I just love the way this feast day sneaks up on me – January 25, the Conversion of St. Paul.
It always seems to take me by surprise: A month after Christmas…early on into Ordinary Time…we’re encouraged to recall and celebrate an incredible event.
“Incredible,” not as in “flashing-lights-and-booming-sounds-sensory-overload-extravaganza” (although there is a fair amount of blockbuster-movie production value to the story).
Rather, “incredible as in “unbelievable”.
As in, “you gotta be kidding me.”
As in, “yeah, right…ain’t ever gonna happen.”
Paul, we’re told—a man who’s breathing “murderous threats” one minute—has his heart changed in an instant. He’s transformed.
Not only does his menacing demeanor diminish…but he actually joins the other side…and becomes its most zealous advocate and spokesperson.
The intervening millennia have robbed this story of a bit of its edge, I think. Seen through the safe distance of two thousand years, we can’t appreciate what must have been rumbling around in Ananais’ heart at the time. “Say again? You want me to go catechize this clown?” he says. “Yeah, right…”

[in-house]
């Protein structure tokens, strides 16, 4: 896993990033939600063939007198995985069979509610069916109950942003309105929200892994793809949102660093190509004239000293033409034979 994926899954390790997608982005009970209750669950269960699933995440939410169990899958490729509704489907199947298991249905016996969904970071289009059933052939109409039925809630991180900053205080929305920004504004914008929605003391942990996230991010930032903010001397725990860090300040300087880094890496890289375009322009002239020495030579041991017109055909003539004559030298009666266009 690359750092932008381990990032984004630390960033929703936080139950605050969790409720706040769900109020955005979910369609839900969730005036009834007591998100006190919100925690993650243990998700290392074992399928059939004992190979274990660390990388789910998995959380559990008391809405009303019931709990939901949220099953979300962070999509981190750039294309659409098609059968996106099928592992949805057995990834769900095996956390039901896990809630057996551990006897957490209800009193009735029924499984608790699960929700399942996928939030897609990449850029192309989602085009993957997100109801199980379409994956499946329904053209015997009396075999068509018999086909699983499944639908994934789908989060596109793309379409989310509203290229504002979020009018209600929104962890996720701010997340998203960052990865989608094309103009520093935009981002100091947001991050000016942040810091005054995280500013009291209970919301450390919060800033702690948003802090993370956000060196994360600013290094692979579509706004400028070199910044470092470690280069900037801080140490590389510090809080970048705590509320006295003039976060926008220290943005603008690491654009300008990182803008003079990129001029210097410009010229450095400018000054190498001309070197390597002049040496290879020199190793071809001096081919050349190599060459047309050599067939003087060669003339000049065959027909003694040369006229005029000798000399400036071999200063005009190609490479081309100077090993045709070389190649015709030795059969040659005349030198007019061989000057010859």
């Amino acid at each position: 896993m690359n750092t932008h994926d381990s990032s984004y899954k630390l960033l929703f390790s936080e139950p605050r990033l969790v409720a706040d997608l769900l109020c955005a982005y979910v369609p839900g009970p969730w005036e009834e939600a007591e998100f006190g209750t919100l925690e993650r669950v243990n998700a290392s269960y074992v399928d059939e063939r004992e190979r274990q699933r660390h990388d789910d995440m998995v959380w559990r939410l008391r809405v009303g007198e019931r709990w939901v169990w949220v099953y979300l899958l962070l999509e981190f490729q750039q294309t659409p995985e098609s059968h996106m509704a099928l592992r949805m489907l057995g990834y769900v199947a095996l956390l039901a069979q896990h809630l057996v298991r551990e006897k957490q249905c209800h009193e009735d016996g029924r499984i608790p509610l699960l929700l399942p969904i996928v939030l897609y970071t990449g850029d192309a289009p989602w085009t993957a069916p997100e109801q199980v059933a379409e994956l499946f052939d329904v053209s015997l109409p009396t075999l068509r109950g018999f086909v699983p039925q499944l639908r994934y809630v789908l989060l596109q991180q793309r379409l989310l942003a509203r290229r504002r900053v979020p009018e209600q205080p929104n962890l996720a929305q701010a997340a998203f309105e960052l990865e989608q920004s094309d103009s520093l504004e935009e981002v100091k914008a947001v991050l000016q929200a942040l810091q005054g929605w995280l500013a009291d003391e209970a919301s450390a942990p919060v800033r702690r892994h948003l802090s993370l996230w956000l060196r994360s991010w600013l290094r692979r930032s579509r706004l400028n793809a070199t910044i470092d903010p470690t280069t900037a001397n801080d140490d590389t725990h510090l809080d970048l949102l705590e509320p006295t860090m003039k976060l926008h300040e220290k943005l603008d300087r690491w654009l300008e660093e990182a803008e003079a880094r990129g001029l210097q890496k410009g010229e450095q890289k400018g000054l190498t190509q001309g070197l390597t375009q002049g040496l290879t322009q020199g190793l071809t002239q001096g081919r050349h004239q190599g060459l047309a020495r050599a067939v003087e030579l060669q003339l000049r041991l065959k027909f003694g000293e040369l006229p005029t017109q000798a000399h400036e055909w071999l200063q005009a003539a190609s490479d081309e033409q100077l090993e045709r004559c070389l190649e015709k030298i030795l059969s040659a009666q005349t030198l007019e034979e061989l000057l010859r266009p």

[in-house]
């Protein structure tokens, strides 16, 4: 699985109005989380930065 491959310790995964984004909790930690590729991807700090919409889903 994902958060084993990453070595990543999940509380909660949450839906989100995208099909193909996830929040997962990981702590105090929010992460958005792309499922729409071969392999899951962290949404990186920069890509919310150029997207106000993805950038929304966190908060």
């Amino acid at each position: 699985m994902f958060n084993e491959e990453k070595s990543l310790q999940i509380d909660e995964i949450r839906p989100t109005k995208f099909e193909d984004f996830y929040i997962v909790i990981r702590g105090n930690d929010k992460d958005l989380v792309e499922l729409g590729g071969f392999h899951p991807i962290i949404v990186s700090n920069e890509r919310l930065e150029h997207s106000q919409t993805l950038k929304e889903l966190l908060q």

But the holy man, I notice, does indeed set aside his fears. He agrees to share with Paul—his murderous antagonist—the Good News. And there’s a subtle spiritual lesson in that seemingly simple act. A lesson that was clarified for me just a day or two ago, when a good friend handed me a copy of August Turak’s charming little book, “Brother John.”
Turak passes on an insight he learned from a Cistercian monk: “…in our fear, we forget the miraculous.”
And when we forget, life itself is diminished. Our fears can corral what God desires to set loose in the world.
Far better, Turak says, that we work to…
“…put aside these doubts. We must resolve to act decisively, while trusting in the aid of something we don’t understand and can never predict. We must open ourselves up to the miraculous, to grace.”
A surprising encouragement, worthy of reflection, particularly on this day – when we pause to celebrate a most unlikely turn of events.
Let us pause now…to recall that we are in the presence of the Holy & Merciful One.